Each Monday, Wednesday and Friday the Eye on College Football examines what current hot topic the fans of one BCS team are obsessing over -- rationally or not -- in Breaking Down the Buzz. Today's team: the Cal Golden Bears .
What they're talking about is ... why, Sonny Dykes. And what Year 2 might mean for him. You may remember that Dykes' initial season in Berkeley after his move from Louisiana Tech was a dud. You may even remember that he went winless in the Pac-12. But did you remember that the Bears -- a program that had gone to eight bowls in 10 seasons under Jeff Tedford -- may very well have been the worst BCS team in the country in 2013?
Dykes went 1-11, but even that doesn't fully capture the extent of Cal's misery. Only one of those 11 losses was by fewer than 14 points, the lone win was by 7 over an FCS team (Portland State) that finished 6-6, and the Bears didn't exactly show a lot of spirit as they crossed the finish line, suffering a 63-13 humiliation against rivals Stanford in their season finale. So whether it's been just one season or not, Dykes' future stands to be very much a topic of discussion throughout the offseason.
One handy example: this thread at fan message board Bear Insider, which has amassed more than 60 replies this week in response to whether legendary Arkansas coach and AD Frank Broyles' assertion that "everything he needed to know about a coach he could tell within the first 2 seasons" applied to Dykes. After a debut in which you don't win a game over FBS competition -- and only once even come within two touchdowns of doing so -- yeah, that's going to happen.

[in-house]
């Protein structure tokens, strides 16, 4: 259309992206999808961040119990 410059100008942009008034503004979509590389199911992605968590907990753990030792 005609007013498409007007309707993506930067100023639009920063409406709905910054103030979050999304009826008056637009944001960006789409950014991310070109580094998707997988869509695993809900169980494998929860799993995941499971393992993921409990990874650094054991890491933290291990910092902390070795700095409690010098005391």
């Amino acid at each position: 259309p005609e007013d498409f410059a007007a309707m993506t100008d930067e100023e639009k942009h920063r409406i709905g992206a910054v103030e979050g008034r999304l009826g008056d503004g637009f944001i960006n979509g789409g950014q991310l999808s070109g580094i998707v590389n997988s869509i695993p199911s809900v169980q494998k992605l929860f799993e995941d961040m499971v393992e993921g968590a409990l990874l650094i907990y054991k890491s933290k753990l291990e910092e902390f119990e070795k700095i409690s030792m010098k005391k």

What they're saying is ... just improve, baby. To tweak the motto of one of the Bay Area's most prominent late football figures, the majority of Bear Insider posters aren't ready to set a firm "you must win this many games to retain your job" benchmark for Dykes; the goal is simply to see the program make some real progress in digging out of 2013's smoking crater. One poster's basic (and likely accurate) summation:
Fan(atics) give you 1 season before they make their minds up.
Coaches give other coaches 3 seasons.
Athletic Directors split the difference and typically go with two.
Dykes needs to show marked improvement. I think he gets three years due to the injuries, academics hurdles, and how low the watermark currently is after last season. However, I also think the search will be started for a replacement after year two if it looks anything like last year.
But as with every message board discussion regarding a coach on the hot seat ever, you've also got your optimists ...
While I agree that the coming season will tell us a lot about Dykes on field coaching ability and improvements,you are wrong to say he has "done nothing ... to prove anything but that he is possibly in way over his head." Improvements in the APR and commitment to scholarship and graduation, visible improvements reported here re: spring performance by the defense and offensive line, recruiting efforts aimed at students who can succeed at Cal and the defensive personnel changes are all indications that Dykes is doing something to try to turn things around ...